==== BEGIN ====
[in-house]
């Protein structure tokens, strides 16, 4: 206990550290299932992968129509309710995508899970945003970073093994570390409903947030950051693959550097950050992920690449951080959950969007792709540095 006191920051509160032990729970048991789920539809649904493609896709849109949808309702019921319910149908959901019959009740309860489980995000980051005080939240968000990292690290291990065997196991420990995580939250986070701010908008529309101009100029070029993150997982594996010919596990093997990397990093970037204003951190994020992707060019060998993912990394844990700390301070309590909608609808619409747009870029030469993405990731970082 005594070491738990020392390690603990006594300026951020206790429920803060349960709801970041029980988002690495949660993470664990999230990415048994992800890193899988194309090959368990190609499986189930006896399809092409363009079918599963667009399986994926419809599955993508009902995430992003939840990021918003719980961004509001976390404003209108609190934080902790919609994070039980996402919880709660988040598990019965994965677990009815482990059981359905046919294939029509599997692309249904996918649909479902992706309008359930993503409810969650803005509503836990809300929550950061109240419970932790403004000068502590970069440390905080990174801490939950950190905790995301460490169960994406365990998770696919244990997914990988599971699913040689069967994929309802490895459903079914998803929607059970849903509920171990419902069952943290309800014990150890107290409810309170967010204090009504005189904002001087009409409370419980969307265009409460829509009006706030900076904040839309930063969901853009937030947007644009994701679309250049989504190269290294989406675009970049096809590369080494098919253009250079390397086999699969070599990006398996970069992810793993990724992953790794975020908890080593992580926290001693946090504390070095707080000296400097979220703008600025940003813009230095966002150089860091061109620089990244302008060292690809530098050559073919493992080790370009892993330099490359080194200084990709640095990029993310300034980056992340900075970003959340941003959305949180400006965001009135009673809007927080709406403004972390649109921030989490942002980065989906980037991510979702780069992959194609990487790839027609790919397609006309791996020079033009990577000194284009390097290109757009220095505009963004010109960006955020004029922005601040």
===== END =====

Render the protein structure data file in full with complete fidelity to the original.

[in-house]
């Protein structure tokens, strides 16, 4: 206990550290299932992968129509309710995508899970945003970073093994570390409903947030950051693959550097950050992920690449951080959950969007792709540095 006191920051509160032990729970048991789920539809649904493609896709849109949808309702019921319910149908959901019959009740309860489980995000980051005080939240968000990292690290291990065997196991420990995580939250986070701010908008529309101009100029070029993150997982594996010919596990093997990397990093970037204003951190994020992707060019060998993912990394844990700390301070309590909608609808619409747009870029030469993405990731970082 005594070491738990020392390690603990006594300026951020206790429920803060349960709801970041029980988002690495949660993470664990999230990415048994992800890193899988194309090959368990190609499986189930006896399809092409363009079918599963667009399986994926419809599955993508009902995430992003939840990021918003719980961004509001976390404003209108609190934080902790919609994070039980996402919880709660988040598990019965994965677990009815482990059981359905046919294939029509599997692309249904996918649909479902992706309008359930993503409810969650803005509503836990809300929550950061109240419970932790403004000068502590970069440390905080990174801490939950950190905790995301460490169960994406365990998770696919244990997914990988599971699913040689069967994929309802490895459903079914998803929607059970849903509920171990419902069952943290309800014990150890107290409810309170967010204090009504005189904002001087009409409370419980969307265009409460829509009006706030900076904040839309930063969901853009937030947007644009994701679309250049989504190269290294989406675009970049096809590369080494098919253009250079390397086999699969070599990006398996970069992810793993990724992953790794975020908890080593992580926290001693946090504390070095707080000296400097979220703008600025940003813009230095966002150089860091061109620089990244302008060292690809530098050559073919493992080790370009892993330099490359080194200084990709640095990029993310300034980056992340900075970003959340941003959305949180400006965001009135009673809007927080709406403004972390649109921030989490942002980065989906980037991510979702780069992959194609990487790839027609790919397609006309791996020079033009990577000194284009390097290109757009220095505009963004010109960006955020004029922005601040």